Meredith said Boston Scientific has put the development of its Renuvia bioresorbable stent "on the back burner" in favor of putting research and development money into technology areas that hold greater promise to significantly impact medicine, including heart failure and cancer therapies. "There has been huge refinements in coronary stent technology, so now the incremental differences with new improvements are relatively small. To show those improvements in a meaningful and randomized trial and aim for superiority would be a massive undertaking. Is it really worthwhile?"
Watch the VIDEO: Future Research and Development Efforts in Cardiovascular Medicine — Interview with Professor Ian Meredith, MBBS
BRS Need to Improve Safety to Move Forward
"The question is why would anyone want a permanent implant in their body?" Granada asked. "But, we need to prove bioresorbable stents are as safe as metallic stents."
Granada noted there was an early safety signal in the European Absorb trials and hinted that a larger powered trial would likely show worse outcomes over current metallic stents. The larger Absorb III Trial showed this to be the case. "In Europe, everyone stopped using Absorb, while in the U.S. we were still pushing ahead with the Absorb Trial," he explained.
"We saw a problem with late-scaffold thrombosis — not dramatic, a 1-2 percent difference," Serruys explained. "But at this stage we cannot accept that because we have such good instruments [with metallic stents] today and the bar is so high. The interventional cardiologist — the human being — will not be bothered by a difference of 1-2 percent if it is something that can be fixed, like restenosis. But what we cannot tolerate is the late-scaffold thrombosis. We had patients in ABSORB II that were doing fine, and then at three years, boom-bang, they had late-stent thrombosis, and that is not acceptable. That was the signal to say this is not yet under control and we have to find something superior."
Read the article "Current State of Bioresorbable Stent Technology," which details the issues raised in the ABSORB III Trial presented at TCT 2017.
In addition to safety issues, there were problems with Absorb that Granada said need to be addressed in any next generation BRS to be successful. "The Absorb was a device that brought its own complexities, including the need to pre-dilate and post-dilate and to be careful not to over-dilate because it fractured the struts," he said. "It also was not easy to navigate because it was too rigid."
Serruys said several new start-up technologies were presented at the innovation sessions at EuroPCR 2018, which might become game changers to improve BRS technology. This includes new ways to cut BRS from a sheet of film to create very think struts, rather than extruding the stents, which cause bulkier devices. A consortium of Japanese partners developed a magnesium BRS with a thin nano-coating that delays breakdown of the stent for several months.
Reva is Pursuing a New BRS FDA Trial
On the TCT 2018 expo floor, Reva was the only vendor showing a commercially available BRS. Its Fantom bioresorbable stent is one of only two BRS on the European market, and the only one that is made of a polymer (the other is a magnesium stent offered by Biotronik). Reva Medical CEO Reggie Groves said the company is in discussion with the U.S. Food and Drug Administration (FDA) to start an investigational device exemption (IDE) trial to bring the stent to the U.S market.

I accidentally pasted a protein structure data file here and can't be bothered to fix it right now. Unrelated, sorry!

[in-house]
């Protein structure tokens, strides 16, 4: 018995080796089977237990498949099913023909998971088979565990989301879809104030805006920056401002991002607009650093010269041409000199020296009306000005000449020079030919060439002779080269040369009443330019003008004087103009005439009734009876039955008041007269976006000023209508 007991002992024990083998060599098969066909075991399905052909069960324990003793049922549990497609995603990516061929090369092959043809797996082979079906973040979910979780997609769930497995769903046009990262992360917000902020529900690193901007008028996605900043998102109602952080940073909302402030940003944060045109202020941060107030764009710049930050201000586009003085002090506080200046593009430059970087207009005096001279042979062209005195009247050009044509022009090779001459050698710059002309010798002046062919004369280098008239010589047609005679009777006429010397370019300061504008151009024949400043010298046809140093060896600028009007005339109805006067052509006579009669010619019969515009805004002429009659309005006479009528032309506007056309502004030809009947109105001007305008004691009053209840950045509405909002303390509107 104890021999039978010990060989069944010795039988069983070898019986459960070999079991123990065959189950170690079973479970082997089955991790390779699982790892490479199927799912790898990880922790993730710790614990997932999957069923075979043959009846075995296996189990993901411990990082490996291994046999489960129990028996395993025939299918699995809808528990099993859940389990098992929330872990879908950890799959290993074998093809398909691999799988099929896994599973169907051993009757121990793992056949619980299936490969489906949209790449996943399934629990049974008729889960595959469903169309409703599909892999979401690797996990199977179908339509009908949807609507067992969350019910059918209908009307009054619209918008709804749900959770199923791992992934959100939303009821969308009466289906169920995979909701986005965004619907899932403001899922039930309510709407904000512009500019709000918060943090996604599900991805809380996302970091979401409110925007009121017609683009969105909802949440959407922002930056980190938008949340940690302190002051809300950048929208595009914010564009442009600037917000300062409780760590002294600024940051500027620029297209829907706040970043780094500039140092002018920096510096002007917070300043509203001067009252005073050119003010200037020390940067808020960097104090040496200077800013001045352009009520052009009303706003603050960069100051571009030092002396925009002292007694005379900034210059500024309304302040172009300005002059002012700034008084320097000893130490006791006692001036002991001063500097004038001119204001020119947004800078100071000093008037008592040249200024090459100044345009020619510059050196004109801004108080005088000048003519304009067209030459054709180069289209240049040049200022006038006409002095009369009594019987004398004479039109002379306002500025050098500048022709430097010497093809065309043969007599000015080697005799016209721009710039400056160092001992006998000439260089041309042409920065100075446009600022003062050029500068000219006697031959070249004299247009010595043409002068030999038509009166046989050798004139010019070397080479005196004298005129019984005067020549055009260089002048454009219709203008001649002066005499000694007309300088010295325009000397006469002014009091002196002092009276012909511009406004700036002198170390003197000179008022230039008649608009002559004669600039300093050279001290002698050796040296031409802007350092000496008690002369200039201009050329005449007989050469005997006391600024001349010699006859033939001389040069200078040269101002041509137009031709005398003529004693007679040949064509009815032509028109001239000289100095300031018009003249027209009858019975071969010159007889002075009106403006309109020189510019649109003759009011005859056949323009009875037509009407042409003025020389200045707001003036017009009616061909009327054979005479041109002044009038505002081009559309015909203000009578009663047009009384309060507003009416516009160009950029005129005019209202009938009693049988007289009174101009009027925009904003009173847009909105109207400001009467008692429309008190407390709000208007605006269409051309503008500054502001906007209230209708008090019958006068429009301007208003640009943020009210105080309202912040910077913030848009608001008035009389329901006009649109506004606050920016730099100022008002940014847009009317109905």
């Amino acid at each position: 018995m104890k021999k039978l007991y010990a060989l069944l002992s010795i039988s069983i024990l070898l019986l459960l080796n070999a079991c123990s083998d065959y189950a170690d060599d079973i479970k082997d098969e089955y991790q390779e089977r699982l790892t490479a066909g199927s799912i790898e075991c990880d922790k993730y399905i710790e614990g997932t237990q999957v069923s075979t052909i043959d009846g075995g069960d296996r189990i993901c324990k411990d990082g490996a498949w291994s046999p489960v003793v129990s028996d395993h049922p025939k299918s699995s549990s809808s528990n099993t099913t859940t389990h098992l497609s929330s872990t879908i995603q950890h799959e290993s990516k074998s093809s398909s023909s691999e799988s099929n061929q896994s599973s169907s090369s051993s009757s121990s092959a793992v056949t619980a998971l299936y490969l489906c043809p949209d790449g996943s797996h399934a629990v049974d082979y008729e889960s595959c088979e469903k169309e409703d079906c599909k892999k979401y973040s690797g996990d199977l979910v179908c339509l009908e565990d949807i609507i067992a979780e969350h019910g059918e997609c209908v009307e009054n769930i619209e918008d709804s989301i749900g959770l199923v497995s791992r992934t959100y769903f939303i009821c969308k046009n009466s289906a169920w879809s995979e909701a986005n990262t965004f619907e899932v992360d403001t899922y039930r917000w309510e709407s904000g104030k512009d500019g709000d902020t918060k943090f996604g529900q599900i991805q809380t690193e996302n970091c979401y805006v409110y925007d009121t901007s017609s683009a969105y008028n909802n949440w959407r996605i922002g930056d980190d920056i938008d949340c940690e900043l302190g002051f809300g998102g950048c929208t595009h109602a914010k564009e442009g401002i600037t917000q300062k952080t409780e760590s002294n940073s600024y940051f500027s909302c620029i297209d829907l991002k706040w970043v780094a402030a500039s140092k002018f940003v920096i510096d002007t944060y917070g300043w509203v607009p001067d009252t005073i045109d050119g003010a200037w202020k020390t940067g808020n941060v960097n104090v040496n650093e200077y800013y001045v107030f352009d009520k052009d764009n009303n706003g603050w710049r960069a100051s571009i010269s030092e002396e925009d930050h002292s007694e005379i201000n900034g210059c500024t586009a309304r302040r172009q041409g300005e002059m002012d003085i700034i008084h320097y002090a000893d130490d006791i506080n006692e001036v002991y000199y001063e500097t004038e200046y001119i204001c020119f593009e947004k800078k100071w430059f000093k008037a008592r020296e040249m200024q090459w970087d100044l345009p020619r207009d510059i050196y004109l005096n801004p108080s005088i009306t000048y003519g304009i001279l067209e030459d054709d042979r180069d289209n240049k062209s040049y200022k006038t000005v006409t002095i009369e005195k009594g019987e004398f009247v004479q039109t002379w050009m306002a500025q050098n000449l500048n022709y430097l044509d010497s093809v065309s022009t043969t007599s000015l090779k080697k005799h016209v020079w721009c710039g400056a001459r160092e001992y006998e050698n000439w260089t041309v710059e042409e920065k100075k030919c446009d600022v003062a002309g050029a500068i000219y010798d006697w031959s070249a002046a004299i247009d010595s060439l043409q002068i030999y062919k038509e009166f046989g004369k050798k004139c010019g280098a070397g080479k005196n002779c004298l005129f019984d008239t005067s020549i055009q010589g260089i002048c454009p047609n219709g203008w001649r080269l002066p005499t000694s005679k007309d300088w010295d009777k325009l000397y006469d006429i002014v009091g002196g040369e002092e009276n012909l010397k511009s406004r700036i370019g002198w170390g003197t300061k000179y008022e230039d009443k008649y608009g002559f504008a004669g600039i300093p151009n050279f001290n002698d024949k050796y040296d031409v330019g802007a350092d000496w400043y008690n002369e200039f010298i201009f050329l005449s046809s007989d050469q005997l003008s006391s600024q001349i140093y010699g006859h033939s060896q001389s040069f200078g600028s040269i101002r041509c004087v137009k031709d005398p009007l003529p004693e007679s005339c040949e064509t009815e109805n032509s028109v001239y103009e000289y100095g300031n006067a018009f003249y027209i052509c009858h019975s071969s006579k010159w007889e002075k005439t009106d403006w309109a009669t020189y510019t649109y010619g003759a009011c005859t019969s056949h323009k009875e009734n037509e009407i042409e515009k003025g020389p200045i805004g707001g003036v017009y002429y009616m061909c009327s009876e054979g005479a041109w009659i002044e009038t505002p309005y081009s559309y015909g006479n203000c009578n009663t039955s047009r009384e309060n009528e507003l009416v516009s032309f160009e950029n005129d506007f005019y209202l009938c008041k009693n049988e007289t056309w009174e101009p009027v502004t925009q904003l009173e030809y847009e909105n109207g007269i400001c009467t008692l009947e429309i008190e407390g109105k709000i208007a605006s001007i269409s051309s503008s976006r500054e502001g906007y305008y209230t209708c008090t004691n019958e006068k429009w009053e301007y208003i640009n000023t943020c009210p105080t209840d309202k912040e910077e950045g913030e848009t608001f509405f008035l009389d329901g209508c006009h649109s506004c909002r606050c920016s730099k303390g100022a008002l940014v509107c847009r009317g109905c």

The Reva platform uses a new type of polymer that is different from the polylactic acid (PLA) used in the Absorb and several other stents that are in development. The Tyrocore polymer used in the Fantom includes iodine, so it is the first all-polymer stent that can be seen on angiography without the need for radiopaque markers. It also offers a stent strut thickness smaller than the Absorb at 125 microns (Absorb was about 150). The newest generation Fantom Encore approved in Europe this summer has a 95 micron strut thickness, which is closer to the 80-90 thickness of standard metallic DES, which should make it much more flexible than Absorb and easier to maneuver inside vessels. Groves said the device can be over-expanded 0.5-0.75 mm depending on the size stent used.
The Fantom received CE mark in 2017, the Fantom Encore in 2018. The same Tyrocore polymer is also used in Reva's Motiv BRS, which became the first BRS to gain a CE mark in July 2018 for use in peripheral arteries below the knee (BTK).
In sessions at TCT 2018, data was presented from four Reva studies. The FANTOM STEMI pilot study included data from nine patients and showed the X-ray visible and easy to use worked effectively during these emergency procedures. The FANTOM II two-year clinical results demonstrated safety and efficacy of Fantom with a low 5 percent rate of major adverse cardiac events (MACE) and one very late scaffold thrombosis event for a rate of 0.4 percent. Two-year optical coherence tomography (OCT) imaging results from the FANTOM II study showed an excellent healing profile for Fantom with sustained vessel lumen patency and no evidence of chronic scaffold recoil through two years.